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And with that up jumps Scroggin, You see where he stands, Dangling the very rope

In his great, rough hands.

And moreover than that,

To make it past a doubt, There's the cat-skin in his pocket, Which he will presently pull out.

And he tells all the company

Assembled there that day, How Crabthorn had misused the cat, And had her made away.

Now if you inquire of me

Why her death he did not smother, I can only say, bad people

Often betray one another.

And I can very well suppose

They have quarrelled since that day, And now to be revenged on her

He determines to betray.

But you see how angry she is,
How her face is in a blaze;
But she deserved her disappointment,
And so every one says.
And now remember this,

My dear little brother,
Never be unkind or cruel
To one thing or another.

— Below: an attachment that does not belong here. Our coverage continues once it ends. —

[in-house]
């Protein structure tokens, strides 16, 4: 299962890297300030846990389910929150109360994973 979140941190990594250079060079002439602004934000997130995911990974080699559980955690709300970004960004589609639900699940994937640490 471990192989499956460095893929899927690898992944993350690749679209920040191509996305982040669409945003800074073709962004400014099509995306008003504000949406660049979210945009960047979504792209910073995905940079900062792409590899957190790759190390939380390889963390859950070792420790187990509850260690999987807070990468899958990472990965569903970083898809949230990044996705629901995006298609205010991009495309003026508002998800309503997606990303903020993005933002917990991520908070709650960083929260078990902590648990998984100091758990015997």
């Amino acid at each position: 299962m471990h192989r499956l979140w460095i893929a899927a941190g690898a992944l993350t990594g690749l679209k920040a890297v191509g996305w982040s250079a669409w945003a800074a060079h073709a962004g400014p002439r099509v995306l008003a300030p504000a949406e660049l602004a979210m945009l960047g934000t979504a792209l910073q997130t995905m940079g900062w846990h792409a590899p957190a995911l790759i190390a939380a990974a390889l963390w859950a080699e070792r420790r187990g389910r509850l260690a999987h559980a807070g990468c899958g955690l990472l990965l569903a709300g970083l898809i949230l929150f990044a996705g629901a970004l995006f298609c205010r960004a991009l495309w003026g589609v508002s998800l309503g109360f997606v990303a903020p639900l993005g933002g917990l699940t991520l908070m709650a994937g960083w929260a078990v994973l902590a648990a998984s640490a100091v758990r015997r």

For nobody knows how sorely

They may have cause to repent;
And always, sooner or later,
There comes a punishment!



AH! Fisher Boy, I well know thee,
Brother thou art to Marion Lee!
What! didst thou think I knew thee not,
Couldst thou believe I had forgot?
For shame, for shame! what? I forget
The treasures of thy laden net!
And how we went one day together,
One day of showery summer weather,
Up the sea-shore, and for an hour
Stood sheltering from a pelting shower,
With an upturned, ancient boat,
That had not been for years afloat!
No, no, my boy! I liked too well
The old sea-stories thou didst tell;
I liked too well thy roguish eye-
Thy merry speech - thy laughter sly;
Thy old sea-jacket, to forget,—
And then the treasures of thy net!

Oh Andrew! thou hast not forgot, I'm very sure that thou hast not,

All that we talked about that day,
Of famous countries far away!
Of Crusoes in their islands lone,
That never were, nor will be known,
And yet this very moment stand
Upon some point of mountain land,
Looking out o'er the desert sea,
If chance some coming ship there be.
Thou know'st we talked of this-thou know'st
We talked about a ship-boy's ghost-